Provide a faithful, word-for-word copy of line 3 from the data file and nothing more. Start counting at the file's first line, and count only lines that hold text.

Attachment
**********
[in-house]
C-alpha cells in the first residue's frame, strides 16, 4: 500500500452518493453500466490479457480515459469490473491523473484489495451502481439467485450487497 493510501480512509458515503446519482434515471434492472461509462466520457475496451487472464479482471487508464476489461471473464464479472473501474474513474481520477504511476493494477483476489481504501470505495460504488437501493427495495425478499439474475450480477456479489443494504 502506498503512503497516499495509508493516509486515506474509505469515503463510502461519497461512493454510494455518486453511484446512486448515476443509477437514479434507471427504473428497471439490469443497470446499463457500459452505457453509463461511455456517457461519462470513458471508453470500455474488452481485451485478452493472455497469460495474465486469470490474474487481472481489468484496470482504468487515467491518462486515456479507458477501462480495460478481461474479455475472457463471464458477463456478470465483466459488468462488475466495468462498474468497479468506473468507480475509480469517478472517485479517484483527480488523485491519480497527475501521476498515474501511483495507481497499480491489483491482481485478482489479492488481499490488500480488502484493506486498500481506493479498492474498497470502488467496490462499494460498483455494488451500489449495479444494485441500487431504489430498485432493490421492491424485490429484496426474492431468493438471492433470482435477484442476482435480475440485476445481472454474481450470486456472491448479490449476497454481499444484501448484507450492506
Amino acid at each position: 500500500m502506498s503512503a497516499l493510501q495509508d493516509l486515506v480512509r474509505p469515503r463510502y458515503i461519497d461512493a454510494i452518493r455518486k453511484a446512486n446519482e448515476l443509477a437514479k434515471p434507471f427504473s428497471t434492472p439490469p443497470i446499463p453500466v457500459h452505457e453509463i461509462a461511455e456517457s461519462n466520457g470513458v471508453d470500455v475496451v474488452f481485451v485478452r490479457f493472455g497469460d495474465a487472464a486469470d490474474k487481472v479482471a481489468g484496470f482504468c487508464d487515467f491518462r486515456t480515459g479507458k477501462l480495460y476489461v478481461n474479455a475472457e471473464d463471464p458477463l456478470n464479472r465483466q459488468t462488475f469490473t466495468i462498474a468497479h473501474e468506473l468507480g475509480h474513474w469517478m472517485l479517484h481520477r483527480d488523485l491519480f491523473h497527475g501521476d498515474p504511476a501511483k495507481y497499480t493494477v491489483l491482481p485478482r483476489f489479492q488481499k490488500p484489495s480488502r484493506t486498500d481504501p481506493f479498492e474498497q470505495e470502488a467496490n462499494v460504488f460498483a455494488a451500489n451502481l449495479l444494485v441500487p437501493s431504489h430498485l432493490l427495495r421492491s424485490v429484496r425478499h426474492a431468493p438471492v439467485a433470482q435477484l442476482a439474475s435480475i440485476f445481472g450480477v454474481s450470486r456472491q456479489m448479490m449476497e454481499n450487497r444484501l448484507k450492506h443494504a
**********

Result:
Amino acid at each position: 500500500m502506498s503512503a497516499l493510501q495509508d493516509l486515506v480512509r474509505p469515503r463510502y458515503i461519497d461512493a454510494i452518493r455518486k453511484a446512486n446519482e448515476l443509477a437514479k434515471p434507471f427504473s428497471t434492472p439490469p443497470i446499463p453500466v457500459h452505457e453509463i461509462a461511455e456517457s461519462n466520457g470513458v471508453d470500455v475496451v474488452f481485451v485478452r490479457f493472455g497469460d495474465a487472464a486469470d490474474k487481472v479482471a481489468g484496470f482504468c487508464d487515467f491518462r486515456t480515459g479507458k477501462l480495460y476489461v478481461n474479455a475472457e471473464d463471464p458477463l456478470n464479472r465483466q459488468t462488475f469490473t466495468i462498474a468497479h473501474e468506473l468507480g475509480h474513474w469517478m472517485l479517484h481520477r483527480d488523485l491519480f491523473h497527475g501521476d498515474p504511476a501511483k495507481y497499480t493494477v491489483l491482481p485478482r483476489f489479492q488481499k490488500p484489495s480488502r484493506t486498500d481504501p481506493f479498492e474498497q470505495e470502488a467496490n462499494v460504488f460498483a455494488a451500489n451502481l449495479l444494485v441500487p437501493s431504489h430498485l432493490l427495495r421492491s424485490v429484496r425478499h426474492a431468493p438471492v439467485a433470482q435477484l442476482a439474475s435480475i440485476f445481472g450480477v454474481s450470486r456472491q456479489m448479490m449476497e454481499n450487497r444484501l448484507k450492506h443494504a